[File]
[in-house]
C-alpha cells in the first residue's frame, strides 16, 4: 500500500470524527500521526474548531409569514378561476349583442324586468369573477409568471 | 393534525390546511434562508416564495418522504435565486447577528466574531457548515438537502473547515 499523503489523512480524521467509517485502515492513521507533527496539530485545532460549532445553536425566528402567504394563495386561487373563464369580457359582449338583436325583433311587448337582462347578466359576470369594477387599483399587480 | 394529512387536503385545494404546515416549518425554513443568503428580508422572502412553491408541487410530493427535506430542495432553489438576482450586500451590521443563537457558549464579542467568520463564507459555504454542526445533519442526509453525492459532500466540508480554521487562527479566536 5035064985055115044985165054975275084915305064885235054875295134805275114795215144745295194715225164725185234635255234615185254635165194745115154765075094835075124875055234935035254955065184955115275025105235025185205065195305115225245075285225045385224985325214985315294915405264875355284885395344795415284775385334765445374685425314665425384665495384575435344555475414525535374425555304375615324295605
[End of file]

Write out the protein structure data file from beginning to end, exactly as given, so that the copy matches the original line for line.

[in-house]
C-alpha cells in the first residue's frame, strides 16, 4: 500500500470524527500521526474548531409569514378561476349583442324586468369573477409568471 | 393534525390546511434562508416564495418522504435565486447577528466574531457548515438537502473547515 499523503489523512480524521467509517485502515492513521507533527496539530485545532460549532445553536425566528402567504394563495386561487373563464369580457359582449338583436325583433311587448337582462347578466359576470369594477387599483399587480 | 394529512387536503385545494404546515416549518425554513443568503428580508422572502412553491408541487410530493427535506430542495432553489438576482450586500451590521443563537457558549464579542467568520463564507459555504454542526445533519442526509453525492459532500466540508480554521487562527479566536 5035064985055115044985165054975275084915305064885235054875295134805275114795215144745295194715225164725185234635255234615185254635165194745115154765075094835075124875055234935035254955065184955115275025105235025185205065195305115225245075285225045385224985325214985315294915405264875355284885395344795415284775385334765445374685425314665425384665495384575435344555475414525535374425555304375615324295605